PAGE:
Tech UPTechnologyThe ISS is forced to perform an unplanned maneuver...

The ISS is forced to perform an unplanned maneuver to avoid colliding with Russian space debris


What would have happened if the piece of space debris had collided with the International Space Station? Experts are not sure but, fortunately, everything was “in a scare” and the maneuver was effective in avoiding a direct collision with the piece of Russian space debris.


What kind of space debris was it?

NASA has reported that on June 16, the ISS had to fire its thrusters for more than four minutes to get out of the way of this moving debris, which was nothing more or less than space debris from a missile test. Russian antisatellite (Cosmos 1408).

Cosmos 1408 was launched in 1982 and deliberately destroyed by the Russians (on November 15, 2021) because it was no longer operational. What’s more, the astronauts who were on the station at the time had to shelter in specific locations on the International Space Station for two hours to let such debris pass (there was internal concern that the orbiting laboratory might be damaged). The event highlighted the threat of space debris . The debris includes up to 1,500 pieces of traceable size that are likely to wreak havoc on spacecraft for a long time to come. Clearly this is a growing problem.

At the time, NASA Administrator Bill Nelson said he was “outraged by this irresponsible and destabilizing action” by Russia. “With its long history of human spaceflight, it is unthinkable that Russia would endanger not only American astronauts and international partners on the ISS, but also its own cosmonauts,” Nelson said.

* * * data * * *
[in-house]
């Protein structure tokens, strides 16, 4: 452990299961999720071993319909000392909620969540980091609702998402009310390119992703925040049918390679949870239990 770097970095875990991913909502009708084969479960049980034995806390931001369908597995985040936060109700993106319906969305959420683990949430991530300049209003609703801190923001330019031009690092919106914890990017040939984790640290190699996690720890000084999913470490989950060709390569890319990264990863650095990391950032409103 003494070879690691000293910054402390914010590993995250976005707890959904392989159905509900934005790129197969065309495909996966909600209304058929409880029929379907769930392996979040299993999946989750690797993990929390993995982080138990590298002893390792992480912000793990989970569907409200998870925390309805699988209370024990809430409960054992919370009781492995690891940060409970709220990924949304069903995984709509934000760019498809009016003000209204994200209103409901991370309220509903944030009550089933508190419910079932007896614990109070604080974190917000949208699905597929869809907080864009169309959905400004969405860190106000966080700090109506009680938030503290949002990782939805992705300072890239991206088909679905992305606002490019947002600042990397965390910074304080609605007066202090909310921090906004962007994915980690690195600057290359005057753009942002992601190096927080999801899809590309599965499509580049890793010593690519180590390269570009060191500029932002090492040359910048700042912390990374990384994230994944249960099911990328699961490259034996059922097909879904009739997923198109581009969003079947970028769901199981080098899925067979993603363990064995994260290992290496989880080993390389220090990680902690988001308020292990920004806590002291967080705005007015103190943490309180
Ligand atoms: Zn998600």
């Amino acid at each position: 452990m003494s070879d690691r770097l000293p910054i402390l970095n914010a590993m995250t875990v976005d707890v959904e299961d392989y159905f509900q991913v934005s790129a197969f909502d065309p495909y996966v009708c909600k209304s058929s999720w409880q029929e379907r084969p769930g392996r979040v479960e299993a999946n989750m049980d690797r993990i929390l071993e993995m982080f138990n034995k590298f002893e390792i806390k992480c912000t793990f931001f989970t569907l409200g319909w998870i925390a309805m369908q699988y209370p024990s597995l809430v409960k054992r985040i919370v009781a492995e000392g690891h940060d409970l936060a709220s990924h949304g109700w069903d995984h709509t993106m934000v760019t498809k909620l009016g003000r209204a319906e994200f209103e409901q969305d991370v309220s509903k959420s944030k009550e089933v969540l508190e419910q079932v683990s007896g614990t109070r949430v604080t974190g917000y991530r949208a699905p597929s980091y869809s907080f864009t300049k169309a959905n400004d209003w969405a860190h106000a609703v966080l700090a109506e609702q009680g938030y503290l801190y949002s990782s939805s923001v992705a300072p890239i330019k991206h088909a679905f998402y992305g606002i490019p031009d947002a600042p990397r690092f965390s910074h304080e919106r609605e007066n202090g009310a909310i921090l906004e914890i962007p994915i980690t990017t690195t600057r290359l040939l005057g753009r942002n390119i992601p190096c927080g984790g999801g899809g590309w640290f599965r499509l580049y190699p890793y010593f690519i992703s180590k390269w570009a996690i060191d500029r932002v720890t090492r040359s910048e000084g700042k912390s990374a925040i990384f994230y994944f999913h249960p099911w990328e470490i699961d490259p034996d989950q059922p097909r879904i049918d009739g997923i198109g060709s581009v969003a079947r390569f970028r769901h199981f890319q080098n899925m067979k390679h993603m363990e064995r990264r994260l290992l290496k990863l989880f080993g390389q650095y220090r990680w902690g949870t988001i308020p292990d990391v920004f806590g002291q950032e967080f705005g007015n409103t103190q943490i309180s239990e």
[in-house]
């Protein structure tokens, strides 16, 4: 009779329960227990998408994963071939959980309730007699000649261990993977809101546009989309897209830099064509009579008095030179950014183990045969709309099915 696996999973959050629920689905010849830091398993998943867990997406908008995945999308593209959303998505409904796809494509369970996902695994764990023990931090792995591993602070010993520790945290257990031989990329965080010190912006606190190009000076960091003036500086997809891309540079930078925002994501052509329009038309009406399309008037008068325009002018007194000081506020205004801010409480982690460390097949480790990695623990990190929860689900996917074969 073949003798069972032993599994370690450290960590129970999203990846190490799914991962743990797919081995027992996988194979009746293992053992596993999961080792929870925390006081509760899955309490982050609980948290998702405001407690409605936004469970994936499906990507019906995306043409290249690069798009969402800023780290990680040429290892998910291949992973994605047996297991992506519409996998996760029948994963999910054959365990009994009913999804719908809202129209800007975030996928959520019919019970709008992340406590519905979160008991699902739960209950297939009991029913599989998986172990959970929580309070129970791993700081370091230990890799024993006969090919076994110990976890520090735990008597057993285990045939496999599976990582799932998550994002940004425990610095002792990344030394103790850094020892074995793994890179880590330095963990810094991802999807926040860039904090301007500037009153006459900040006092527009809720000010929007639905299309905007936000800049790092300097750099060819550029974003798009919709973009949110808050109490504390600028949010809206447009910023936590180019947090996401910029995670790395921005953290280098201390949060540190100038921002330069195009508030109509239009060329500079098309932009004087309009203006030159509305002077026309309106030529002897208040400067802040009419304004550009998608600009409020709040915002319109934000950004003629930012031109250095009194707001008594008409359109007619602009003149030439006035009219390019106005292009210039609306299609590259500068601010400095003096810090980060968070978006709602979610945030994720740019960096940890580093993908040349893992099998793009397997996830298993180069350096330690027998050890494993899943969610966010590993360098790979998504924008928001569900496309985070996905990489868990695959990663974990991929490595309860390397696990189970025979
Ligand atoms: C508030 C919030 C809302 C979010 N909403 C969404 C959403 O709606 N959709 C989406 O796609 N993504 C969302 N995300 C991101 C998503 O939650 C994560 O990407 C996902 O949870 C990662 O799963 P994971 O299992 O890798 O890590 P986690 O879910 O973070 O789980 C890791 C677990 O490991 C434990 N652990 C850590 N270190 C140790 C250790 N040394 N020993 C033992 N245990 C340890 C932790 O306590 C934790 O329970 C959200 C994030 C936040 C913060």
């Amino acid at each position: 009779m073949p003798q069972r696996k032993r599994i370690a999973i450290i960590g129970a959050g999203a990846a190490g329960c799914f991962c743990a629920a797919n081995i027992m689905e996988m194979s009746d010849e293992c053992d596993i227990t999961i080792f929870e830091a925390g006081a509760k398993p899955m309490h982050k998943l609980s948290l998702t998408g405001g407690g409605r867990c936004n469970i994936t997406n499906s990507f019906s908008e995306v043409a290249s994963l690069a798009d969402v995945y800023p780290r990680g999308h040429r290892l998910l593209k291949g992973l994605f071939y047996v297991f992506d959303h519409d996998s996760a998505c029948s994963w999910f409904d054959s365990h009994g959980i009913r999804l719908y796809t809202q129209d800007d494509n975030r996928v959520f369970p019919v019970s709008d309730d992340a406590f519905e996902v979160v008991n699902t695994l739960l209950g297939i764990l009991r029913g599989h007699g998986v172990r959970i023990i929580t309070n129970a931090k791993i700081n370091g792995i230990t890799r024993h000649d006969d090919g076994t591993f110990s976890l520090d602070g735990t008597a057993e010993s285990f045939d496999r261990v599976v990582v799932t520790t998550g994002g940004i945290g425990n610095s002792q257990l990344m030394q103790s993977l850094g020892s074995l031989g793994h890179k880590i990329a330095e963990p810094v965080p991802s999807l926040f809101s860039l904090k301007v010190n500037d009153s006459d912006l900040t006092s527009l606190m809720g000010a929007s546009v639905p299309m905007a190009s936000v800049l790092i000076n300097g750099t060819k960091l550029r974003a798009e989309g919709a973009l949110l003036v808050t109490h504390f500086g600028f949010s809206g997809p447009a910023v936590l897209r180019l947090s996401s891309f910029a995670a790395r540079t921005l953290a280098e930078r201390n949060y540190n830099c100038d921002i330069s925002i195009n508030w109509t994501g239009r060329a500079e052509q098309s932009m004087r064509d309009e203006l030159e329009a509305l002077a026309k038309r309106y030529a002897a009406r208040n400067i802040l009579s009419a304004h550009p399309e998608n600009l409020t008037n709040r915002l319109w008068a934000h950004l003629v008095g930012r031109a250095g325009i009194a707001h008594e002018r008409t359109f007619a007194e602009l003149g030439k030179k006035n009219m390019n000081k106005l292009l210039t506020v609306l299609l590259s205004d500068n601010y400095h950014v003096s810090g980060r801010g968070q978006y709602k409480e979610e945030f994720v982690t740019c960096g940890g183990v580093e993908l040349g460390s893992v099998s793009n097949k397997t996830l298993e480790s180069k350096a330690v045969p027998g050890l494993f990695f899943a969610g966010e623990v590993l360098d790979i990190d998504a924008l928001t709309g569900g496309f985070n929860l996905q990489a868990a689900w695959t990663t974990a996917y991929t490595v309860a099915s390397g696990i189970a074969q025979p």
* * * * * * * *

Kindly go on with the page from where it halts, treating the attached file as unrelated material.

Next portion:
No danger

The US space agency has clarified, through a press release distributed to the media, that the seven-person crew “was never in danger” and that the maneuver had no impact on station operations. The station has been a focus of tension between Russia and the West following the start of the Russian invasion of Ukraine in late February.

Indeed, in March 2022, Roscosmos chief Dmitry Rogozin suggested that the ISS could fall from the sky over Europe due to Western sanctions against Russia’s aerospace industry in a clear message of threat.

According to NASA, there are about 23,000 pieces of space debris larger than a tennis ball orbiting Earth. There are half a million pieces of debris the size of a marble or larger, and about 100 million pieces of debris around 0.10 centimeters and larger.

Reference: NASA

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